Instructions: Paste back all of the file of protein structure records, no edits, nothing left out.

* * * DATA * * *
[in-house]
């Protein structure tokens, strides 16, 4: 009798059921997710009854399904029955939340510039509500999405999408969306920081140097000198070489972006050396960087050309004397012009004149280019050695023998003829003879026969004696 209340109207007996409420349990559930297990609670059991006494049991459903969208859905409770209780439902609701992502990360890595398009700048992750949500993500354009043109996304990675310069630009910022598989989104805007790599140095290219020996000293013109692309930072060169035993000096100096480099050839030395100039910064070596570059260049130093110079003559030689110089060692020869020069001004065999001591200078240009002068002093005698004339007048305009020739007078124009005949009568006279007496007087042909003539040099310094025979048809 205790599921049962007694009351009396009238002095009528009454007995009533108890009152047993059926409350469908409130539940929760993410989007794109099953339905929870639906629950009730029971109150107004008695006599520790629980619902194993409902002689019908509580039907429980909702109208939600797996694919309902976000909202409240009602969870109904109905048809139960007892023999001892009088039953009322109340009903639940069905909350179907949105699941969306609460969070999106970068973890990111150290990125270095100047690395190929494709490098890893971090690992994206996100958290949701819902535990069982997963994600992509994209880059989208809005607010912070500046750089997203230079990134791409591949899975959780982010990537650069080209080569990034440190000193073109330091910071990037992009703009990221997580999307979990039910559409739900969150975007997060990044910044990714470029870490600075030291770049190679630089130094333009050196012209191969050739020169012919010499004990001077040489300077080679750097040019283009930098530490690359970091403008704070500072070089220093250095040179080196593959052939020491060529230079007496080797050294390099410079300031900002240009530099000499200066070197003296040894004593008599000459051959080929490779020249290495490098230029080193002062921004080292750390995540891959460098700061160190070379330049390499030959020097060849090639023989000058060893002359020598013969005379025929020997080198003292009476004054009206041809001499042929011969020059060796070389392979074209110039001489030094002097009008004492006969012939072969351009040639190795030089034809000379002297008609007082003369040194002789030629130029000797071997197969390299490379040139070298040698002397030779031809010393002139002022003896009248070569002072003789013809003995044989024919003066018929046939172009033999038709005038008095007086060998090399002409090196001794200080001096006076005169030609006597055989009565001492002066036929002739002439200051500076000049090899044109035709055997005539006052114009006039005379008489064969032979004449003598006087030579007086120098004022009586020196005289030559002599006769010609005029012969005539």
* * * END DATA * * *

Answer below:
[in-house]
């Protein structure tokens, strides 16, 4: 009798059921997710009854399904029955939340510039509500999405999408969306920081140097000198070489972006050396960087050309004397012009004149280019050695023998003829003879026969004696 209340109207007996409420349990559930297990609670059991006494049991459903969208859905409770209780439902609701992502990360890595398009700048992750949500993500354009043109996304990675310069630009910022598989989104805007790599140095290219020996000293013109692309930072060169035993000096100096480099050839030395100039910064070596570059260049130093110079003559030689110089060692020869020069001004065999001591200078240009002068002093005698004339007048305009020739007078124009005949009568006279007496007087042909003539040099310094025979048809 205790599921049962007694009351009396009238002095009528009454007995009533108890009152047993059926409350469908409130539940929760993410989007794109099953339905929870639906629950009730029971109150107004008695006599520790629980619902194993409902002689019908509580039907429980909702109208939600797996694919309902976000909202409240009602969870109904109905048809139960007892023999001892009088039953009322109340009903639940069905909350179907949105699941969306609460969070999106970068973890990111150290990125270095100047690395190929494709490098890893971090690992994206996100958290949701819902535990069982997963994600992509994209880059989208809005607010912070500046750089997203230079990134791409591949899975959780982010990537650069080209080569990034440190000193073109330091910071990037992009703009990221997580999307979990039910559409739900969150975007997060990044910044990714470029870490600075030291770049190679630089130094333009050196012209191969050739020169012919010499004990001077040489300077080679750097040019283009930098530490690359970091403008704070500072070089220093250095040179080196593959052939020491060529230079007496080797050294390099410079300031900002240009530099000499200066070197003296040894004593008599000459051959080929490779020249290495490098230029080193002062921004080292750390995540891959460098700061160190070379330049390499030959020097060849090639023989000058060893002359020598013969005379025929020997080198003292009476004054009206041809001499042929011969020059060796070389392979074209110039001489030094002097009008004492006969012939072969351009040639190795030089034809000379002297008609007082003369040194002789030629130029000797071997197969390299490379040139070298040698002397030779031809010393002139002022003896009248070569002072003789013809003995044989024919003066018929046939172009033999038709005038008095007086060998090399002409090196001794200080001096006076005169030609006597055989009565001492002066036929002739002439200051500076000049090899044109035709055997005539006052114009006039005379008489064969032979004449003598006087030579007086120098004022009586020196005289030559002599006769010609005029012969005539």